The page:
For weeks, the Centers for Disease Control and Prevention sounded the alarm telling us that handwashing is the number one thing we can do to prevent the spread of COVID-19. But as thousands of Michiganders know, you can’t wash your hands without running water.
On March 28, Michigan Governor Gretchen Whitmer became the first—and as of today—only Governor to ensure running water will be restored to all occupied households served by public water systems across an entire state. Executive Order 2020-28 also made up to $2 million available to fund reconnections in households needing plumbing repairs. These repairs are often needed due to the damage caused by their water utilities’ shutoff policies, which result in stagnant water remaining in the pipes and water heaters for extended periods of time. Without these plumbing repairs, the water service could not be safely restored.
Since late February, NRDC has worked nonstop in support of the People’s Water Board Coalition and its partners’ calls for the safe restoration of water services for all occupied homes in Michigan, and the establishment of emergency water stations for cooking and drinking water while homes await reconnection and, after reconnection, until the tap water is safe.
“…Through the Freedom of Information Act, Bridge obtained records from Detroit indicating that 9,500 occupied homes disconnected for nonpayment in 2019 still were without service in mid-January, while the average duration of disconnections for homes with restored service was 29 days…”
Residents in Detroit and Flint have been especially hard hit with water shutoffs, which are almost always due to unaffordable water bills. In February 2020, Bridge Magazine estimated that 9,500 households in Detroit and 5,000 households in Flint lack running water. Further, in fiscal year 2018 alone, the City of Flint shut off the water to more than 7,615 households due to nonpayment and generated nearly $600,000 by charging $75 per home in termination fees for those who could not afford their water bills. It’s worth noting that Flint has among the highest water bills in the United States, nearly double the national average.
Executive Order 2020-28 requires water utilities to provide the details of their efforts to reconnect all occupied homes in a report, which is due no later than April 12. The report will be submitted by all public water supplies that have used water shutoffs as a remedy for non-payment within the last year. These water systems must provide an account of:
- their efforts to determine which occupied residences do not have running water;
- the number of occupied residences without running water as a result of a shutoff due to non-payment; and
- the number of occupied residences without running water as a result of any reason other than non-payment.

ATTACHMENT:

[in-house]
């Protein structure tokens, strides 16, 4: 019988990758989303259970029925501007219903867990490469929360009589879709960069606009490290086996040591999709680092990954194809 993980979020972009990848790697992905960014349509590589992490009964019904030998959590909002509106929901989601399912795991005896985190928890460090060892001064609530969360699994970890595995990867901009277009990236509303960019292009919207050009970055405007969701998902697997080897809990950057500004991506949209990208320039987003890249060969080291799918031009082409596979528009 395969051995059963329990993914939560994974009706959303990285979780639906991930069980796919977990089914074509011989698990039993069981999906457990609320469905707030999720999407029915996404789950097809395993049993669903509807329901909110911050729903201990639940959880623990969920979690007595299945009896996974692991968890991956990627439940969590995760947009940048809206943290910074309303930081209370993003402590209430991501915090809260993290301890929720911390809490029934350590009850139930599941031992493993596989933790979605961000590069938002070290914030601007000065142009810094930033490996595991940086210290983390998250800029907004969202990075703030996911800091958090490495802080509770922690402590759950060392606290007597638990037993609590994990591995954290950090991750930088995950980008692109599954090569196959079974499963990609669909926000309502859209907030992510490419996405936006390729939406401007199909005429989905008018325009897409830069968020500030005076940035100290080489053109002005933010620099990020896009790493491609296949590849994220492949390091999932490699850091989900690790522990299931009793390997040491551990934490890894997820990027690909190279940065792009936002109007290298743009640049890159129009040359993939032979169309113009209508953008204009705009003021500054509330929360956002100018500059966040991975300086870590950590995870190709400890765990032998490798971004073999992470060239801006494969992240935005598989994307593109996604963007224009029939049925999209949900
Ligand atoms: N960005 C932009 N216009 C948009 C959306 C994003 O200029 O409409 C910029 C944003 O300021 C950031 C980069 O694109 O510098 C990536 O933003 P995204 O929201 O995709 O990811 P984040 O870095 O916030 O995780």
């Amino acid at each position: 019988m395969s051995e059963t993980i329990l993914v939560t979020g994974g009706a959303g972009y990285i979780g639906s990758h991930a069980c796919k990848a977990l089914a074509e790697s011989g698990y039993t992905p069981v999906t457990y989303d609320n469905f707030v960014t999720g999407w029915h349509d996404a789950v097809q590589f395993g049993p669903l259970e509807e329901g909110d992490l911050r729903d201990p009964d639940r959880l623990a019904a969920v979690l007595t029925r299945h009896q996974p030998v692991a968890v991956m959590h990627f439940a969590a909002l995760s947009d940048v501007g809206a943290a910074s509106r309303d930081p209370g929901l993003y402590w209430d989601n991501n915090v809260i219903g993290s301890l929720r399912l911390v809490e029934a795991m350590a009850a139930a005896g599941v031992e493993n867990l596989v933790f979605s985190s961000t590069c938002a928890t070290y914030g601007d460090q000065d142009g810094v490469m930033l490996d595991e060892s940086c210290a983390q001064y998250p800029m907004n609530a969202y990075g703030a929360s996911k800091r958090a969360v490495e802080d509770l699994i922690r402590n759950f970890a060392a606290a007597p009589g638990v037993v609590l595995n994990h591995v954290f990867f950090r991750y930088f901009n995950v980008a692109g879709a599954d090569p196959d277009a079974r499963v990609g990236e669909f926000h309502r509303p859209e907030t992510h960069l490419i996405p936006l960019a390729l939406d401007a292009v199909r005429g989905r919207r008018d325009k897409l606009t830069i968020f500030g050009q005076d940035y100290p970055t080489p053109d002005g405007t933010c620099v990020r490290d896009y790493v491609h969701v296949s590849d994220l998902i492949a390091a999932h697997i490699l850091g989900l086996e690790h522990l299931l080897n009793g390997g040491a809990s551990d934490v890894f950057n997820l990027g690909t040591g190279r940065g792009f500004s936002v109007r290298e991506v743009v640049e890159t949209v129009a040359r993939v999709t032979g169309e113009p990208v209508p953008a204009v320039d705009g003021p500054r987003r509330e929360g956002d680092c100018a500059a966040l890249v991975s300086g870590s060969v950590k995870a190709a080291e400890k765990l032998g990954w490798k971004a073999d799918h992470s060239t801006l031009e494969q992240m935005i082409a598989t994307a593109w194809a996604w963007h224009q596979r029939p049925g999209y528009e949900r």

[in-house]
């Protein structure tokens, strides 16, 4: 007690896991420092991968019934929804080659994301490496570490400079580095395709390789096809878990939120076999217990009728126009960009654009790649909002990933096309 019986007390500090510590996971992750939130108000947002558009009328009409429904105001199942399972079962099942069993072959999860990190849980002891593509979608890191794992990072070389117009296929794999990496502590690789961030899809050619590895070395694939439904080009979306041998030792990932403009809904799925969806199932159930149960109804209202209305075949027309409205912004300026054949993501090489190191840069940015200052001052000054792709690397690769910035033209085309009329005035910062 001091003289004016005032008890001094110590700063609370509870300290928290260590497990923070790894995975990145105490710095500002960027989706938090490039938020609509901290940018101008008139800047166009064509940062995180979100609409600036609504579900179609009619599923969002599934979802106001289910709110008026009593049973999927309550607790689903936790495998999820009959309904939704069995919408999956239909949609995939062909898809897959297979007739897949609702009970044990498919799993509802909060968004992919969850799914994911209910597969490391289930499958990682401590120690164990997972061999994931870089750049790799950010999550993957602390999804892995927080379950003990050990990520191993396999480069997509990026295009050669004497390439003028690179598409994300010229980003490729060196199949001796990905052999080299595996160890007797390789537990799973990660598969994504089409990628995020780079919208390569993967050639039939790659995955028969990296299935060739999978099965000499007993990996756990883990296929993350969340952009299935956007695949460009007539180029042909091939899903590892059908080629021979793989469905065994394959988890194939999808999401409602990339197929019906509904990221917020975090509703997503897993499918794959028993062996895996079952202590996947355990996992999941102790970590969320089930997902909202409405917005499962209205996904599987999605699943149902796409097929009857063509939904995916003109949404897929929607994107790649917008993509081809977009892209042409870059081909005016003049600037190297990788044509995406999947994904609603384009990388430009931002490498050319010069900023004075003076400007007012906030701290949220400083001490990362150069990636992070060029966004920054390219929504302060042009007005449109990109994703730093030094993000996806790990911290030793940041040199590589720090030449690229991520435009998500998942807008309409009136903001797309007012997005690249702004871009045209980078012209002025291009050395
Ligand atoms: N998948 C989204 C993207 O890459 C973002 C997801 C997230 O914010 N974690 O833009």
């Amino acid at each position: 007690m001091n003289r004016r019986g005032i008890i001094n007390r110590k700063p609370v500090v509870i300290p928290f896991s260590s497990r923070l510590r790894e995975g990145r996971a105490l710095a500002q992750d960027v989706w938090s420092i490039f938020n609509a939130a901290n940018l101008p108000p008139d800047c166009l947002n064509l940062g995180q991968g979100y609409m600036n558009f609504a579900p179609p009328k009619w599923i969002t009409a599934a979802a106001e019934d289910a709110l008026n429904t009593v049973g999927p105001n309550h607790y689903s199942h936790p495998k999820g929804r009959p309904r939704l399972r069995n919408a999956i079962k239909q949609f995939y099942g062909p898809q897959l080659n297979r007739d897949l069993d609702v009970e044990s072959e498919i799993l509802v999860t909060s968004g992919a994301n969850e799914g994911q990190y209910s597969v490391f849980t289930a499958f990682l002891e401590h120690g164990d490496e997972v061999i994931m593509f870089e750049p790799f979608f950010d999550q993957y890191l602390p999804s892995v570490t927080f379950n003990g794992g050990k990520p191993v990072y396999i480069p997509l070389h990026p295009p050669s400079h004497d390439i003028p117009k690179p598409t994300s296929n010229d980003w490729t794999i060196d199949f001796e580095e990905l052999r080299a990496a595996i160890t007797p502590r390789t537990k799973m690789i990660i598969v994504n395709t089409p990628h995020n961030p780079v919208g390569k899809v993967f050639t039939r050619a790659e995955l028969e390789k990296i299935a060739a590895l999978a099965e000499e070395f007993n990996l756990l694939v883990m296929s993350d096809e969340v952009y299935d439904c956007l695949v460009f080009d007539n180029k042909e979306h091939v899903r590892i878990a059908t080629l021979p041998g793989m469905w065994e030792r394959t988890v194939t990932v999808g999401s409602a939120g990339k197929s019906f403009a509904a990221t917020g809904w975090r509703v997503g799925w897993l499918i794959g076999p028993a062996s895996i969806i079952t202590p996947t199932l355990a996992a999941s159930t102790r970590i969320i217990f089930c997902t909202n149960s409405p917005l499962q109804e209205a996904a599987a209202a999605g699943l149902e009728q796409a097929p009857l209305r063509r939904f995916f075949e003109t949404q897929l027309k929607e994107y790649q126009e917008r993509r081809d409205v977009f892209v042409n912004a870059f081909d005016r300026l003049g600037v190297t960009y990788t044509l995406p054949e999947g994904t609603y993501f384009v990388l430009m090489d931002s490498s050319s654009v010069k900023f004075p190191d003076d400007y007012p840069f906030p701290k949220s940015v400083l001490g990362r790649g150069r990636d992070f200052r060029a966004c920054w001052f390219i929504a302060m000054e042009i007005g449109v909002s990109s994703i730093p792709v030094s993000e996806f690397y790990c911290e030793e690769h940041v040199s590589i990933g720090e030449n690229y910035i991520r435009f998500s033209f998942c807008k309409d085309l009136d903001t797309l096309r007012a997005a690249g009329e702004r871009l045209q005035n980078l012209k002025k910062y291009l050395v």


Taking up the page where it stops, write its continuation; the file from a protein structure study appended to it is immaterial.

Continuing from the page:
In the report, the water utilities must also certify that:
- their best efforts have been exercised to determine which occupied residences do not have water service;
- to the best of their efforts, no occupied residences have their water service shut off due to non-payment;
- the public water supply has reconnected water service for all occupied residences that can be reconnected without creating a risk to public health through accidental connection of the non-potable systems to drinking water systems; and
- the public water supply has exercised best efforts to remedy the conditions that prevent reconnection due to a risk to public health as noted above.
In preparation for the April 12 reporting deadline, NRDC will continue working with the People’s Water Board Coalition partners, Flint Rising, and other groups to gather critical data and prepare questions to better ensure the public water system reports are properly evaluated by state officials. Public water systems should be doing everything possible to ensure that residents in their service area have running water during this pandemic.
One remaining problem NRDC is helping address is that in cities like Detroit and Flint that have relied heavily on water shutoffs, it is going to take a while before safe drinking water is restored to all occupied homes. Consequently, it’s critical that safe water be made available to these residents for drinking and cooking by providing water in containers derived from municipal water systems or through “water buffalos,” which are large tanks of safe water from which residents can obtain water in containers. Although the state Emergency Operations Center (EOC) has delegated water distribution responsibilities to local governments, the systems are not yet in place for residents to access this water.
When this crisis recedes, we will continue working with our local partners to overcome water affordability barriers by advancing income-based water bills, water utility accountability and oversight, and other measures that will help ensure everyone has access to safe, sufficient, and affordable water. As we can see from the COVID-19 crisis, access to safe, affordable water to meet basic human needs is an imperative and a human right—one that should not depend on whether you can afford it.